By Stephen Gibbs
BBC correspondent in Havana
Cuban President Fidel Castro has defended his decision to imprison 75 dissidents and summarily execute three hijackers over the last month.
Hijacking over, executions soon followed
The actions have been condemned by governments and human rights groups around the world.
Mr Castro said he was acting to prevent an attempt by US President George W Bush to provoke a war with Cuba.
In a defiant three-and-a-half hour speech, The cuban president gave his first full response to the extraordinary events here over the last five weeks.
Everything was blamed on the United States.
America, he said, was trying to destabilise Cuba, to provide an excuse for military intervention.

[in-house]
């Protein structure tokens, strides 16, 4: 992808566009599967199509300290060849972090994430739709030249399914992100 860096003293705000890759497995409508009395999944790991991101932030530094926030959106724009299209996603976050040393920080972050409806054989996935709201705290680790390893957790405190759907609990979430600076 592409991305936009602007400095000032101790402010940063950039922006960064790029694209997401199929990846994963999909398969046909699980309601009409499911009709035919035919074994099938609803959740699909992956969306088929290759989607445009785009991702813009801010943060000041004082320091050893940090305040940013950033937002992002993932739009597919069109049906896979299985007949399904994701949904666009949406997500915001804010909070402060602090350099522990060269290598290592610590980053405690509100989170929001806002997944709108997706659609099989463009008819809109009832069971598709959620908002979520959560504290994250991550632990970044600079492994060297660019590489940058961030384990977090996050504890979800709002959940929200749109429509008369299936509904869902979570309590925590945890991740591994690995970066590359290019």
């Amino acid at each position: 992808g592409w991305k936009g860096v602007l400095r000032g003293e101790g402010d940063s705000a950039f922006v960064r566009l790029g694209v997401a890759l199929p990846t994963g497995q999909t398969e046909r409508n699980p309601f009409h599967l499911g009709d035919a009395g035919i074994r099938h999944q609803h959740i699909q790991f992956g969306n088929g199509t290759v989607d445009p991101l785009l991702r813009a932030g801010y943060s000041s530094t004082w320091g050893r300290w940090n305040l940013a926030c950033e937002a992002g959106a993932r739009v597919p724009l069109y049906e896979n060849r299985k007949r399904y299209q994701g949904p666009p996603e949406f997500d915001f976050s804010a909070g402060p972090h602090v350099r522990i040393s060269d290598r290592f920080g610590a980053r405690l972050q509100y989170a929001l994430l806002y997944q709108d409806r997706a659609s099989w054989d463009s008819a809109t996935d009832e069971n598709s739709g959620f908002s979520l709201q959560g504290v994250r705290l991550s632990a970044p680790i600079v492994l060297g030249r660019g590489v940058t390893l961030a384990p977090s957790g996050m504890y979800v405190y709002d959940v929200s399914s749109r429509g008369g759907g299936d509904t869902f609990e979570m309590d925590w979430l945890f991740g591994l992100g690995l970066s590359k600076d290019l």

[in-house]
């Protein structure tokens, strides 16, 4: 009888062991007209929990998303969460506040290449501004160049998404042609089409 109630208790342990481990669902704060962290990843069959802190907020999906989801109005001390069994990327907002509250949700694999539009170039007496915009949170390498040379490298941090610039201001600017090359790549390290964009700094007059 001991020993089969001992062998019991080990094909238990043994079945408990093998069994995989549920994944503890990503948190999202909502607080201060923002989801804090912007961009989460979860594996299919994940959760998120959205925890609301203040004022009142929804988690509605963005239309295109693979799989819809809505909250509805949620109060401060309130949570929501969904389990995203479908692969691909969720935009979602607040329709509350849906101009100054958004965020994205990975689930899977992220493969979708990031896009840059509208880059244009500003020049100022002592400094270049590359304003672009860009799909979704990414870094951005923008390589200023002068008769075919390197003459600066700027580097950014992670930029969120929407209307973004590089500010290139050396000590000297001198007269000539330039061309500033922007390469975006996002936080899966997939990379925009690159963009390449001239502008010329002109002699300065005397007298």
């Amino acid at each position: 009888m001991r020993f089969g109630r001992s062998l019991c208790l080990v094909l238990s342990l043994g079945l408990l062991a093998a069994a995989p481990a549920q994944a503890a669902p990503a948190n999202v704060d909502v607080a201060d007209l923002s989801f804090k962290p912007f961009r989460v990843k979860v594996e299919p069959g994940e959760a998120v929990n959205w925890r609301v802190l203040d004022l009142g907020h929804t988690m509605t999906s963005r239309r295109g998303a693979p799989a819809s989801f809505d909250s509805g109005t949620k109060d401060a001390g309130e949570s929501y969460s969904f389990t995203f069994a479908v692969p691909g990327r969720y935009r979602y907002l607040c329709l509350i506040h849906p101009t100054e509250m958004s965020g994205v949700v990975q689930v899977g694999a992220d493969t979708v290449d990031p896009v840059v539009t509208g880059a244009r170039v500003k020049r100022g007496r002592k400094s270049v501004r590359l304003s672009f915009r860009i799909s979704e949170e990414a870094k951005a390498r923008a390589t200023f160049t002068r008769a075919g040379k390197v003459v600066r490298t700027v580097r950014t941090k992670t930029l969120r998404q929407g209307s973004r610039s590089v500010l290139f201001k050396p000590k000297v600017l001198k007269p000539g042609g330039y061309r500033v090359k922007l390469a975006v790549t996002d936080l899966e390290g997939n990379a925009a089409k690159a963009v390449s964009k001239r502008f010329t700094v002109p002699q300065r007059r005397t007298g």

The 75 dissidents that have recently been imprisoned here he describes as mercenaries in the pay of the enemy.
President Castro also said that the spate of recent hijackings in Cuba was all part of a sinister attempt by the US to encourage a mass exodus.
The hijacking eventually ended with no one hurt
Much of his speech was spent defending the decision to execute three hijackers who attempted to take a ferry boat to Florida earlier this month.
That ended a three-year moratorium on capital punishment in Cuba and prompted an outpouring of world criticism.
He said it was a decision he would take again.
He said the alternative might be war with his northern neighbour, and in that case, millions of Cubans would die.